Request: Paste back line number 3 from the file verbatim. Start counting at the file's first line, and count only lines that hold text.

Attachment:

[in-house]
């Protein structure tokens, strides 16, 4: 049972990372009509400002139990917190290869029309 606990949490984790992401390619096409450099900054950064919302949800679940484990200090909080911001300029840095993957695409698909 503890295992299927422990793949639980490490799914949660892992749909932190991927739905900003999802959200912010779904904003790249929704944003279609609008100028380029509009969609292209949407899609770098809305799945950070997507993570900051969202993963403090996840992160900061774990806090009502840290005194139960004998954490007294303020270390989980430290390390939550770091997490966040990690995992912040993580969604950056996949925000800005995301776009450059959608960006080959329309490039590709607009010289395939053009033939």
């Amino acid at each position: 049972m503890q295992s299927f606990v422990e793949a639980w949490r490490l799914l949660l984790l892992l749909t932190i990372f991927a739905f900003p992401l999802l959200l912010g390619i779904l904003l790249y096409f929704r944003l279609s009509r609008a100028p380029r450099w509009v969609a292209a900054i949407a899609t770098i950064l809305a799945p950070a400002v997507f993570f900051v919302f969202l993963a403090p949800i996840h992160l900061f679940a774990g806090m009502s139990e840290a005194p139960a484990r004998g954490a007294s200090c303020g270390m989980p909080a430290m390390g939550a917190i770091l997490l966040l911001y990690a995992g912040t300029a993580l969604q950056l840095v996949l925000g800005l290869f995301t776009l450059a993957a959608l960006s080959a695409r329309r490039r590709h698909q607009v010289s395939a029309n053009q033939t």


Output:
């Amino acid at each position: 049972m503890q295992s299927f606990v422990e793949a639980w949490r490490l799914l949660l984790l892992l749909t932190i990372f991927a739905f900003p992401l999802l959200l912010g390619i779904l904003l790249y096409f929704r944003l279609s009509r609008a100028p380029r450099w509009v969609a292209a900054i949407a899609t770098i950064l809305a799945p950070a400002v997507f993570f900051v919302f969202l993963a403090p949800i996840h992160l900061f679940a774990g806090m009502s139990e840290a005194p139960a484990r004998g954490a007294s200090c303020g270390m989980p909080a430290m390390g939550a917190i770091l997490l966040l911001y990690a995992g912040t300029a993580l969604q950056l840095v996949l925000g800005l290869f995301t776009l450059a993957a959608l960006s080959a695409r329309r490039r590709h698909q607009v010289s395939a029309n053009q033939t």